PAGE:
If you were in the audience with me at Social Media Week in NYC, then you’re relieved like me to learn that smart editors are still in control of editorial content. The numbers – clicks, views, hits, shares, likes, favorites – may guide the editorial decision makers, but don’t drive their decisions…for the most part. And while it might not always be this way, it should be.
This may come as a surprise to some of us. It stands to reason that if a popular story, or video or any other visual is a rousing success, then a media company would want to do what it can to repeat it. Well, it does, just not in the way you might think.
I was a journalist at about the time web traffic figures really started to invade the planning process (early 2000s). It predates modern social media of course. We designed story packages for web portals such as Yahoo! much like a media outlet today might for Facebook. But it didn’t change the fact that we were reporting the story. It simply influenced the packaging and delivery of that story.
Representatives from Business Insider, Medium, FiveThirtyEight, The New York Times, Vocativ and BuzzFeed comprised the panel, “Is Data the Future of Journalism?” at SMW on Feb. 26. They all weighed in on the importance of a number in the newsroom when it comes to what’s published and where it’s published.
Said BuzzFeed’s Data Science Lead Jane Kelly: “It’s hard to build something that’s smarter than a 200-person newsroom.” She spoke in reference to using data as a predictive and/or a prescriptive tool to help make editorial calls. “They (editorial staffers) are crafting the story in a way that’s hard to do programmatically.” The same can be said of a smart PR team tasked with developing content for a client.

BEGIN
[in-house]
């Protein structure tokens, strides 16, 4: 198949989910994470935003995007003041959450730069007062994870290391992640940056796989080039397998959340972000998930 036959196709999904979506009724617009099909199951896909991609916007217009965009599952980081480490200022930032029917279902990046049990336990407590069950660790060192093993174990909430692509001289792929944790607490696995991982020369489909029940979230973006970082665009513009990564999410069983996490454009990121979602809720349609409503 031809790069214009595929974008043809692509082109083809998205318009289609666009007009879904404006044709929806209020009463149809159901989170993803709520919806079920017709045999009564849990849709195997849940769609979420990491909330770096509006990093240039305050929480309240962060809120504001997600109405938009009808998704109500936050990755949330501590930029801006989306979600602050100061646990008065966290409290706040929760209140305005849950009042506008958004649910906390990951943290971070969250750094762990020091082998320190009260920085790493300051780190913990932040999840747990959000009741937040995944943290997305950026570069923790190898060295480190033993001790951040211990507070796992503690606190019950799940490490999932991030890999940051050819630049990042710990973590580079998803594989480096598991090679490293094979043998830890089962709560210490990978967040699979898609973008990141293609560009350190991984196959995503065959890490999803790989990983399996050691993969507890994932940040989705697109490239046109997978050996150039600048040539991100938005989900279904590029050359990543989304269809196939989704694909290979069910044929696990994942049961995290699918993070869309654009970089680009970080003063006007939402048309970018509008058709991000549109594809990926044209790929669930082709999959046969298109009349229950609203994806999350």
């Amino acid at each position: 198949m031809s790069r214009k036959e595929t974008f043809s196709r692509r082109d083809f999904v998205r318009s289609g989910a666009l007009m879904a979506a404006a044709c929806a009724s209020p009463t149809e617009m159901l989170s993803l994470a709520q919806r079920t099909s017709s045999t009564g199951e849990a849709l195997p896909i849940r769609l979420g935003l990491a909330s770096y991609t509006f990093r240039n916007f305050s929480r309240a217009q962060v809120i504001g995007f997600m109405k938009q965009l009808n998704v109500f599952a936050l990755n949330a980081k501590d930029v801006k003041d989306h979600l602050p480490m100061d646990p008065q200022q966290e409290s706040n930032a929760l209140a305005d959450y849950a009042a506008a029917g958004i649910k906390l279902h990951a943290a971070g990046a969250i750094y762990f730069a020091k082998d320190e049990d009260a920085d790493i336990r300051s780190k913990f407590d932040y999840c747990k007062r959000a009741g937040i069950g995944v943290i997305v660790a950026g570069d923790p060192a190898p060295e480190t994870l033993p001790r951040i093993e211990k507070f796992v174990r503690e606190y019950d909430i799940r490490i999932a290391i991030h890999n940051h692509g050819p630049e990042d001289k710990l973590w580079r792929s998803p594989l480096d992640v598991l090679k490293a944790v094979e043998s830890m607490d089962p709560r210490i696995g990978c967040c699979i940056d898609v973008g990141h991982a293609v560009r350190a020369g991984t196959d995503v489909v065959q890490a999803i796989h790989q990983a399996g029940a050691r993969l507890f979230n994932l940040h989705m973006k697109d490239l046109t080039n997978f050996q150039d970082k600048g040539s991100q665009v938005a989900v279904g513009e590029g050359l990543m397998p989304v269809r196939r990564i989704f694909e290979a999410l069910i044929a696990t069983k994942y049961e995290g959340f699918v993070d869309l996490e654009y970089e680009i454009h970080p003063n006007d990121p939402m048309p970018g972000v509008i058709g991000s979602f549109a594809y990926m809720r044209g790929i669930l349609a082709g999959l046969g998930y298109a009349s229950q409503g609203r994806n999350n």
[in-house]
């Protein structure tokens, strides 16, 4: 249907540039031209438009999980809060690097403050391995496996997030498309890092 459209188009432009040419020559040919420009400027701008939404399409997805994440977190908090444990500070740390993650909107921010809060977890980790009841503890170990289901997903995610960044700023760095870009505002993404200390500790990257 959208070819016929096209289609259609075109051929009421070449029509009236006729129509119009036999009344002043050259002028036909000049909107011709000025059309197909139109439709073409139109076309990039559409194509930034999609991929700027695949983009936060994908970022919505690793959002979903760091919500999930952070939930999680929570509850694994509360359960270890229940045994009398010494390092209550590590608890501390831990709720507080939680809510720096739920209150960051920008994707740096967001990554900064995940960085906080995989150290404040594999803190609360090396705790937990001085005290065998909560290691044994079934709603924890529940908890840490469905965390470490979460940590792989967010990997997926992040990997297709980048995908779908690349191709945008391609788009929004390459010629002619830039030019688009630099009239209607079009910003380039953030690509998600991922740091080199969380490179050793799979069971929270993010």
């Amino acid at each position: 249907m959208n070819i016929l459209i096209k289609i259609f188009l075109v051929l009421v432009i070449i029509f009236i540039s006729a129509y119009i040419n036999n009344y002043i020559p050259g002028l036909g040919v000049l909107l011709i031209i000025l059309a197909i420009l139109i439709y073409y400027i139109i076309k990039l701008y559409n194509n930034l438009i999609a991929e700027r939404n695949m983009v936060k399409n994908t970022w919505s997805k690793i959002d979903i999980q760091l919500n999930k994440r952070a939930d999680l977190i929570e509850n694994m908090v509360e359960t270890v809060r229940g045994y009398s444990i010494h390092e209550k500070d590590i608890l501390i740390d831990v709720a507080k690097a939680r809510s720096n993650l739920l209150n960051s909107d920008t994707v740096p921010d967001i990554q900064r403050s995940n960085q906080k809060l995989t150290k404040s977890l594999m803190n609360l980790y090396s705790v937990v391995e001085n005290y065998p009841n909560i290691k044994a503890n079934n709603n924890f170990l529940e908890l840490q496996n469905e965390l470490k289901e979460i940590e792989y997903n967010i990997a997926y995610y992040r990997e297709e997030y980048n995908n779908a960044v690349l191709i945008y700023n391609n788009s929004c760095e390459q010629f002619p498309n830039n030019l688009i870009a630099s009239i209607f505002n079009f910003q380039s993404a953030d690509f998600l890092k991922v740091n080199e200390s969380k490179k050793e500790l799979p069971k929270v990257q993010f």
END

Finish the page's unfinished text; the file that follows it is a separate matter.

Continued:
Said FiveThirtyEight Senior Editor Chadwick Matlin: “I don’t think it (data) is the future of journalism because data is just evidence and any good journalism before was evidence based. It’s going to be now and it’s going to be in the future as well.” Well put. And data in journalism is no more important than it is in PR. Client data helps us tell and support a story and in some form or another it always has. It always will.
Then what’s the measure of good editorial content? Well, it’s perhaps best addressed in the anecdote shared by Business Insider’s President and COO, Julie Hansen.
Hansen said that one day Business Insider founder Henry Blodgett posted an in-depth story on the site about Yahoo! It was well received. Hours later and completely unrelated, he posted a picture of a whale crushing a boat. The Yahoo! story took several hours to produce, while the whale photo, which he sourced from elsewhere, took minutes. Both drew an outstanding audience. But it doesn’t mean the site will focus on sea mammals forthwith. It just means it and other sites are best served when they give readers a choices.
Ultimately, that’s what numbers empower editors to do – make the right choices.